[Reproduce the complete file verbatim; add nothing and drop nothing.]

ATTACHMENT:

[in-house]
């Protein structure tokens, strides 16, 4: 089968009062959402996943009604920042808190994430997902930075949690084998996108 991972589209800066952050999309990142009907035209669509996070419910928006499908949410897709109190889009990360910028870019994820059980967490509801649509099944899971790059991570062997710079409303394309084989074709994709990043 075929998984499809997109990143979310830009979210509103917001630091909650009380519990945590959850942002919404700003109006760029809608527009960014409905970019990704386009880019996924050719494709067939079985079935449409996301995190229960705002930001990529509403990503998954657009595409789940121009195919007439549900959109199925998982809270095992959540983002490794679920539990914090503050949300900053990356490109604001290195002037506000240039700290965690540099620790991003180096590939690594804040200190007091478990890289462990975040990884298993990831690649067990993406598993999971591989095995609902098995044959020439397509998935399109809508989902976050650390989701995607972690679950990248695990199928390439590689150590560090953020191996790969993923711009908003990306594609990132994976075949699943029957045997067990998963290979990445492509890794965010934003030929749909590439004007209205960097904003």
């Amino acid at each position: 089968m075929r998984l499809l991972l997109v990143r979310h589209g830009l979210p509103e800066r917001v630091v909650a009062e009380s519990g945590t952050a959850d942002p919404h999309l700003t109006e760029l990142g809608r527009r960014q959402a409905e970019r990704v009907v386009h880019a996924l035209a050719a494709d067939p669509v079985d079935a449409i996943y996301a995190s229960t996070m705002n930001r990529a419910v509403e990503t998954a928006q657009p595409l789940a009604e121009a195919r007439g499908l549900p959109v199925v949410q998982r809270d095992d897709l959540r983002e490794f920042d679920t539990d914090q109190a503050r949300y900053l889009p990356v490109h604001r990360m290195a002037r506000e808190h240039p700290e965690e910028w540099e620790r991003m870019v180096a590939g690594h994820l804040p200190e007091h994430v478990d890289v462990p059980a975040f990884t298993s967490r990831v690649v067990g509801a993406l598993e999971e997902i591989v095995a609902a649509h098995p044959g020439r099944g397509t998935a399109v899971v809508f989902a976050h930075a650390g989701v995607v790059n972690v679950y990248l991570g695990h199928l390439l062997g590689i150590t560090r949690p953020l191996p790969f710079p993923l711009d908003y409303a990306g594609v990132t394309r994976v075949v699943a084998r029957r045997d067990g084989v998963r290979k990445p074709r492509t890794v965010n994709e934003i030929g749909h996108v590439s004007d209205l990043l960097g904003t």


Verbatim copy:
[in-house]
């Protein structure tokens, strides 16, 4: 089968009062959402996943009604920042808190994430997902930075949690084998996108 991972589209800066952050999309990142009907035209669509996070419910928006499908949410897709109190889009990360910028870019994820059980967490509801649509099944899971790059991570062997710079409303394309084989074709994709990043 075929998984499809997109990143979310830009979210509103917001630091909650009380519990945590959850942002919404700003109006760029809608527009960014409905970019990704386009880019996924050719494709067939079985079935449409996301995190229960705002930001990529509403990503998954657009595409789940121009195919007439549900959109199925998982809270095992959540983002490794679920539990914090503050949300900053990356490109604001290195002037506000240039700290965690540099620790991003180096590939690594804040200190007091478990890289462990975040990884298993990831690649067990993406598993999971591989095995609902098995044959020439397509998935399109809508989902976050650390989701995607972690679950990248695990199928390439590689150590560090953020191996790969993923711009908003990306594609990132994976075949699943029957045997067990998963290979990445492509890794965010934003030929749909590439004007209205960097904003």
């Amino acid at each position: 089968m075929r998984l499809l991972l997109v990143r979310h589209g830009l979210p509103e800066r917001v630091v909650a009062e009380s519990g945590t952050a959850d942002p919404h999309l700003t109006e760029l990142g809608r527009r960014q959402a409905e970019r990704v009907v386009h880019a996924l035209a050719a494709d067939p669509v079985d079935a449409i996943y996301a995190s229960t996070m705002n930001r990529a419910v509403e990503t998954a928006q657009p595409l789940a009604e121009a195919r007439g499908l549900p959109v199925v949410q998982r809270d095992d897709l959540r983002e490794f920042d679920t539990d914090q109190a503050r949300y900053l889009p990356v490109h604001r990360m290195a002037r506000e808190h240039p700290e965690e910028w540099e620790r991003m870019v180096a590939g690594h994820l804040p200190e007091h994430v478990d890289v462990p059980a975040f990884t298993s967490r990831v690649v067990g509801a993406l598993e999971e997902i591989v095995a609902a649509h098995p044959g020439r099944g397509t998935a399109v899971v809508f989902a976050h930075a650390g989701v995607v790059n972690v679950y990248l991570g695990h199928l390439l062997g590689i150590t560090r949690p953020l191996p790969f710079p993923l711009d908003y409303a990306g594609v990132t394309r994976v075949v699943a084998r029957r045997d067990g084989v998963r290979k990445p074709r492509t890794v965010n994709e934003i030929g749909h996108v590439s004007d209205l990043l960097g904003t």